Friday, October 23, 2015

Latest #News of #Vatican Information Service and #PopeFrancis at #Synod15


23-10-2015 - Year XXII - Num. 186 

Summary
- The Pope announces the institution of a new dicastery
- Bishop Jan Vokal reminds the Synod of St. John Paul II's invitation to mercy
- Pope's message to international congress on Fr. Matteo Ricci
The Pope announces the institution of a new dicastery
Vatican City, 23 October 2015 (VIS) – Yesterday afternoon, at the beginning of the afternoon Synod Congregation, the Holy Father made the following announcement.
“I have decided to establish a new dicastery with competency for the Laity, Family and Life, that will replace the Pontifical Council for the Laity and the Pontifical Council for the Family. The Pontifical Academy for Life will be joined to the new dicastery.
To this end, I have constituted a special commission that will prepare a text delineating canonically the competences of the new dicastery. The text will be presented for discussion by the Council of Cardinals at their next meeting in December”.
Bishop Jan Vokal reminds the Synod of St. John Paul II's invitation to mercy
Vatican City, 23 October 2015 (VIS) – An appeal for mercy concluded the Czech bishop Jan Vokal's brief reflection with which he opened the General Congregation of the Synod of Bishops on the family this morning.
Bishop Vokal quoted the prophet Amos: “He who forms the mountains and creates the wind, and declares to man what is His thought, Who makes the morning darkness, and treads on the heights of the earth – the Lord, the God of hosts, is His name”.
“From time to time we need to pause, to raise our eyes to heaven, and to remember that we are not the masters of the world and of life. We need to contemplate the sky, the mountains, the sea; to feel the strength of the wind, the voice of the great waters … as St. John Paul II, whose liturgical memory we celebrated just yesterday, loved to do. We need to feel small – as indeed we are – in the great universe that God has created and continues to create and give life to at every instant”.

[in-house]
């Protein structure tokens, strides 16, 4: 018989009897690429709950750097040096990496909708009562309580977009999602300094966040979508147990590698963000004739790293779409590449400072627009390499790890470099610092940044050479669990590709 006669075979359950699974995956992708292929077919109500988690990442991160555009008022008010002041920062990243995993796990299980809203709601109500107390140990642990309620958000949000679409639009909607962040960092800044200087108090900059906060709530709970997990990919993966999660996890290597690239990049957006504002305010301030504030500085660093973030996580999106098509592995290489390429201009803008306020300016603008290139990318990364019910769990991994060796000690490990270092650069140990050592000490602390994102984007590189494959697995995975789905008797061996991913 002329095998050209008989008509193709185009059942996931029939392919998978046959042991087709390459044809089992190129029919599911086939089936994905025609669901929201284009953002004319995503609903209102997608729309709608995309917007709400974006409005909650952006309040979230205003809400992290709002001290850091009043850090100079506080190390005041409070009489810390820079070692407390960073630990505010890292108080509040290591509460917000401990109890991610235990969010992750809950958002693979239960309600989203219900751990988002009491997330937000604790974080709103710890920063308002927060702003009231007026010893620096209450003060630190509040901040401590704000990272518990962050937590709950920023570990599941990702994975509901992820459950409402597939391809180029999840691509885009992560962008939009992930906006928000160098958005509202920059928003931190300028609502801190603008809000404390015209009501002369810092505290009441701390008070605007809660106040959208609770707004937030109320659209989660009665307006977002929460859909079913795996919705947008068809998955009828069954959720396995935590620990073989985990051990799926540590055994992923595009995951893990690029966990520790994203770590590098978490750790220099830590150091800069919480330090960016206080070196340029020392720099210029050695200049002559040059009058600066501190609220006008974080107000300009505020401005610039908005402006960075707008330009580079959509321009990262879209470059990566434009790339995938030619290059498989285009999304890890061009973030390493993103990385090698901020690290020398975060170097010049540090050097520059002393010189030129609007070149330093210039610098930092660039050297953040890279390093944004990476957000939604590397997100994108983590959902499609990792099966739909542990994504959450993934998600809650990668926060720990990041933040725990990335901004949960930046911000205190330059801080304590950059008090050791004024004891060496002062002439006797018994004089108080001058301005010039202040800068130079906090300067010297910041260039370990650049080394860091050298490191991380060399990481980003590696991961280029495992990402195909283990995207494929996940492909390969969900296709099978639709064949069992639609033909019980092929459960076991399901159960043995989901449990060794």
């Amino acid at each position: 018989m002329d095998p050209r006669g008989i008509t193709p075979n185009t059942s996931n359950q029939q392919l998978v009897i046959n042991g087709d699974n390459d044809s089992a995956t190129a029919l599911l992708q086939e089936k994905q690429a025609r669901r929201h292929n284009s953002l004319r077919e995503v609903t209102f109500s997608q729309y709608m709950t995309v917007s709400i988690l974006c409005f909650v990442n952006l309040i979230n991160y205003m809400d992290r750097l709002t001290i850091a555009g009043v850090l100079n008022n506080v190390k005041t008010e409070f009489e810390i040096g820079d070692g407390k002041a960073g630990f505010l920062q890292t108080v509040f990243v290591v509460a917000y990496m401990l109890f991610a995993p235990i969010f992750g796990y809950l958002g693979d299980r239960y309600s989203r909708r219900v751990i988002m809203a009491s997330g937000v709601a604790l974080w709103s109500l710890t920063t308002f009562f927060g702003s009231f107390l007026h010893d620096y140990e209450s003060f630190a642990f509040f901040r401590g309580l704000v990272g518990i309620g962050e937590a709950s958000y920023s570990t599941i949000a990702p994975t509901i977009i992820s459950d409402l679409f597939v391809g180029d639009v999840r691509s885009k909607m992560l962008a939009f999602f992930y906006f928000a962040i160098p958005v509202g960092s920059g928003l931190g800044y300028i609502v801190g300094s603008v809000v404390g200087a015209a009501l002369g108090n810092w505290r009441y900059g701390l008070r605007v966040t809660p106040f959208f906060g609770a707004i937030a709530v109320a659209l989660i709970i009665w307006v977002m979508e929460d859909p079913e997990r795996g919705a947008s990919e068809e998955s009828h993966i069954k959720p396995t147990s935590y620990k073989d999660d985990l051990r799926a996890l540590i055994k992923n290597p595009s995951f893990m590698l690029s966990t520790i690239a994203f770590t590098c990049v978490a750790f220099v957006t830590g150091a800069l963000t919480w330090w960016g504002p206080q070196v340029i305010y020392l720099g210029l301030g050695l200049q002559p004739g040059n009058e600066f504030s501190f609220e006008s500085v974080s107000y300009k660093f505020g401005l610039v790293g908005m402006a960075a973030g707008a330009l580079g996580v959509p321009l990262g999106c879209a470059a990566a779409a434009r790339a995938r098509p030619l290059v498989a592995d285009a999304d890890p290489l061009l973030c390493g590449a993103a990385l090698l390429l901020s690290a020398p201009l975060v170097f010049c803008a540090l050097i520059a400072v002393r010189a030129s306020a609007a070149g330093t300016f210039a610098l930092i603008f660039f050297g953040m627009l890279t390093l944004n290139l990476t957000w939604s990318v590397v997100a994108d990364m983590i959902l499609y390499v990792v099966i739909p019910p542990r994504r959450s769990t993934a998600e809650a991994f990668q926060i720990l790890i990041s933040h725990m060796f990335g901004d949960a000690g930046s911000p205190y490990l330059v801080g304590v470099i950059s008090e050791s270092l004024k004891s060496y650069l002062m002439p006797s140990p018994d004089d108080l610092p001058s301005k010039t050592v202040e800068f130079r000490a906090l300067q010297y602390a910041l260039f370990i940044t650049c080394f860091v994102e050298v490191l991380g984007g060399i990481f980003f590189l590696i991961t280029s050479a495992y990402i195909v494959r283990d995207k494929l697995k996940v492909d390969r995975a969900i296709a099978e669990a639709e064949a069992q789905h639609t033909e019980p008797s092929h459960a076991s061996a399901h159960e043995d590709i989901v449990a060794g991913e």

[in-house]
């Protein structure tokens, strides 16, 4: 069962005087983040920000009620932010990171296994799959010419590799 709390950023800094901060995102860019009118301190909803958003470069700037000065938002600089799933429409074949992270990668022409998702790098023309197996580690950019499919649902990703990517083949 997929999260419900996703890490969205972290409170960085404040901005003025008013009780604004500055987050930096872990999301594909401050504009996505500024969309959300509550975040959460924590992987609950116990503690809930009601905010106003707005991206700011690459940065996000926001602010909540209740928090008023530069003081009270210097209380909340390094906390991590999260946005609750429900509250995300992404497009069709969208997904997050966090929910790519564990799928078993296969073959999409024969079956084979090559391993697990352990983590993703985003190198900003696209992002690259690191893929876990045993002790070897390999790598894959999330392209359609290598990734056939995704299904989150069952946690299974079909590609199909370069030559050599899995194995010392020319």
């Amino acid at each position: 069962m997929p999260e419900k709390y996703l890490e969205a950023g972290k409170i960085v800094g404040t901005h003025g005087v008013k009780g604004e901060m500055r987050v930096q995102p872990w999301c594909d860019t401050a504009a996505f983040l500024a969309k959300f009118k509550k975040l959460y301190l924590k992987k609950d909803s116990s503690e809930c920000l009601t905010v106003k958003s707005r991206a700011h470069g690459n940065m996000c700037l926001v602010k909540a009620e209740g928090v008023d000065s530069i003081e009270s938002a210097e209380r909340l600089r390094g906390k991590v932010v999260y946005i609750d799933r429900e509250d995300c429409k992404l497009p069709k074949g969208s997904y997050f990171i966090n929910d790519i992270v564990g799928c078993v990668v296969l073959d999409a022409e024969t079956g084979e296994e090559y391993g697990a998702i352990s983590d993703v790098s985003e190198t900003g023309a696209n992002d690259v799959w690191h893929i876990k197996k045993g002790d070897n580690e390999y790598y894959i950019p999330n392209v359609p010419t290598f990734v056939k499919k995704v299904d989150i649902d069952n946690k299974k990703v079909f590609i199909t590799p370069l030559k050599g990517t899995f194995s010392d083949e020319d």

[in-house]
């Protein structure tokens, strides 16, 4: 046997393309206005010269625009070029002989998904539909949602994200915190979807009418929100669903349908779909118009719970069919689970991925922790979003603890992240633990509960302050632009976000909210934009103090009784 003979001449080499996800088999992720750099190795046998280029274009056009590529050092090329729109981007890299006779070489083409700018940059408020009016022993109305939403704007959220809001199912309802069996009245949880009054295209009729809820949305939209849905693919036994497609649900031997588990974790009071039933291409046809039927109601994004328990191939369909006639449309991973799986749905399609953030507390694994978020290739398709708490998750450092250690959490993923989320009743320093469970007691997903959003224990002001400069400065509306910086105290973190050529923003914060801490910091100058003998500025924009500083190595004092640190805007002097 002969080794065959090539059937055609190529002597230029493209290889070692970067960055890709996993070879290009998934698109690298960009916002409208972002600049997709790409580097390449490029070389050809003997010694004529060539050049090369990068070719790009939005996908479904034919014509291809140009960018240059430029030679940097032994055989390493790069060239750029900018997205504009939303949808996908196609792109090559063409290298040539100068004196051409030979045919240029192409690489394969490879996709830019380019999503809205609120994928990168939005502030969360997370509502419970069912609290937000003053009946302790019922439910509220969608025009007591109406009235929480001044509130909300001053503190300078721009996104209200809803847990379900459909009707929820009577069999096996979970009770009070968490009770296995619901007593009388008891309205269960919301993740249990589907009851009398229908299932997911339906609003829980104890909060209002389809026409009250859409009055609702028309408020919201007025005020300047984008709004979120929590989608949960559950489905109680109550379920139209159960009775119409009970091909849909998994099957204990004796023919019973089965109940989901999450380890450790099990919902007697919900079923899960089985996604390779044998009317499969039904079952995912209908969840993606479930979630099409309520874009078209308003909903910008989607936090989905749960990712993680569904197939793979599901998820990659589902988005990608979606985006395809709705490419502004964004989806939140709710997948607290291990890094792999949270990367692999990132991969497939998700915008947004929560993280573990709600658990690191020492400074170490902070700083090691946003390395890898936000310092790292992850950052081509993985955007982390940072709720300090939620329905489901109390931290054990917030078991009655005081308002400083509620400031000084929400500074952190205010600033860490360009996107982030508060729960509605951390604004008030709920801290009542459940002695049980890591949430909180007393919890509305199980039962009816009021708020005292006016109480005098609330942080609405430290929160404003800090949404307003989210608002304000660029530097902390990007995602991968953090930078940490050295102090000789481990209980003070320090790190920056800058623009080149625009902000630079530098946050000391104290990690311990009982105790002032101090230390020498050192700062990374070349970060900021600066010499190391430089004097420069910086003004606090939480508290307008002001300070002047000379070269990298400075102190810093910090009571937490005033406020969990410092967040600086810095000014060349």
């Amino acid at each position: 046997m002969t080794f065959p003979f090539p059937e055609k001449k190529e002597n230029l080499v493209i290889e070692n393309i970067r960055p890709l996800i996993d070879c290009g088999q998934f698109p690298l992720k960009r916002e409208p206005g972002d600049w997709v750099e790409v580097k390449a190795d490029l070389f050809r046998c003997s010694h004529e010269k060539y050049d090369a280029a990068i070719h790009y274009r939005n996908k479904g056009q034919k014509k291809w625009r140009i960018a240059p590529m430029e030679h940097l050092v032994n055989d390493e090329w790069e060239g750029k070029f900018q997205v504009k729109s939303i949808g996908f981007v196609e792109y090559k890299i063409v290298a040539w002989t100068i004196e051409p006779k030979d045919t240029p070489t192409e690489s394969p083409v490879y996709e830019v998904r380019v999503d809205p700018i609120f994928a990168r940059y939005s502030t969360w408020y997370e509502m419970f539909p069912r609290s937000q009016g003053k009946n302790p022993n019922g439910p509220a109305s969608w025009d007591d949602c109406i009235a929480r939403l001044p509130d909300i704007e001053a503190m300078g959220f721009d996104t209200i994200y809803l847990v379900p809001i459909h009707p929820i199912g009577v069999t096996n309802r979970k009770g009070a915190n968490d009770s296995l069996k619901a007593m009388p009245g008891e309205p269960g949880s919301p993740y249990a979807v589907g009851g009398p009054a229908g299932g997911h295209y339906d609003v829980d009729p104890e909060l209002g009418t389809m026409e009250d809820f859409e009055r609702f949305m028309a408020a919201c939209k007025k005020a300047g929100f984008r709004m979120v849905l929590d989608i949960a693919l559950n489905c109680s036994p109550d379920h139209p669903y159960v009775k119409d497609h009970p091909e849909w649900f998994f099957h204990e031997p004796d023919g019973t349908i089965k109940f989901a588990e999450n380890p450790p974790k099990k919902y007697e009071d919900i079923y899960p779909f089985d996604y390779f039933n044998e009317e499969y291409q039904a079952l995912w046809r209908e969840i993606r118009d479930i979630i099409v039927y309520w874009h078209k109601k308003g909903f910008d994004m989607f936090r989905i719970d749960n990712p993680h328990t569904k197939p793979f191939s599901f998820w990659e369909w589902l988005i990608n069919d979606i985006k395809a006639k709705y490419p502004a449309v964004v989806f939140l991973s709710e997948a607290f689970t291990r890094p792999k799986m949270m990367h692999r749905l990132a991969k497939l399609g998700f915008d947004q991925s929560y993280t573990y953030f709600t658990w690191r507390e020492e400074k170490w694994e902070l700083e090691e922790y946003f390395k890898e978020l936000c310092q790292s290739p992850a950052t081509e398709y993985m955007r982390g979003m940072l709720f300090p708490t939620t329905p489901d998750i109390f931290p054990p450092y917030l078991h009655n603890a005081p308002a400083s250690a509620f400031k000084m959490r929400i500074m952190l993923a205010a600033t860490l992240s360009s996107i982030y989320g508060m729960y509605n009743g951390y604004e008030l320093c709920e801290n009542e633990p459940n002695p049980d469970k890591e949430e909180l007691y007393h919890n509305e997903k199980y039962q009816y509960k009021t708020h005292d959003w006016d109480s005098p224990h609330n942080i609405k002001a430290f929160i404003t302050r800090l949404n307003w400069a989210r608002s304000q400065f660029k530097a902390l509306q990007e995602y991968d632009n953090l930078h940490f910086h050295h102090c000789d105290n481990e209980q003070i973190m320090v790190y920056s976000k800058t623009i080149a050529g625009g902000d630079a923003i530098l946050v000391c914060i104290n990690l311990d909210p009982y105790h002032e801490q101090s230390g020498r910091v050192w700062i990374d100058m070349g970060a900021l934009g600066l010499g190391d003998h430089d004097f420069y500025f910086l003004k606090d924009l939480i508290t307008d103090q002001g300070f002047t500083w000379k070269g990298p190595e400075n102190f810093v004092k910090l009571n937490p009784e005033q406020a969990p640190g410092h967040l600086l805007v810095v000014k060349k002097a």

“Living increasingly among artificial things, made by ourselves, gradually changes our perception of reality and of ourselves. Without realising, we forget where we are and who we are; we lose the sense of our true dimension. At times we feel omnipotent, but we are not; at times we feel impotent, but we are not”.
“As the prophet Amos reminds us, we are like a blade of grass, it is true, but our heart is capable of the infinite. We are 'almost nothing', it is true, but we can ask 'why?', and feel within ourselves a mysterious bond, at times painful, with He Who created the world, the sun, the moon, the stars”.
“Among all the creatures – who, in their way, are more humble and obedient to the Creator than we are – we humans are the only ones who recognise, and at times feel, that this omnipotence of God's, His incomprehensible greatness, is love, and that it is a merciful, tender, compassionate love, like that of a mother for her small and fragile children. We are the only ones to intuit that all of creation moans and suffers as if in the pangs of childbirth”.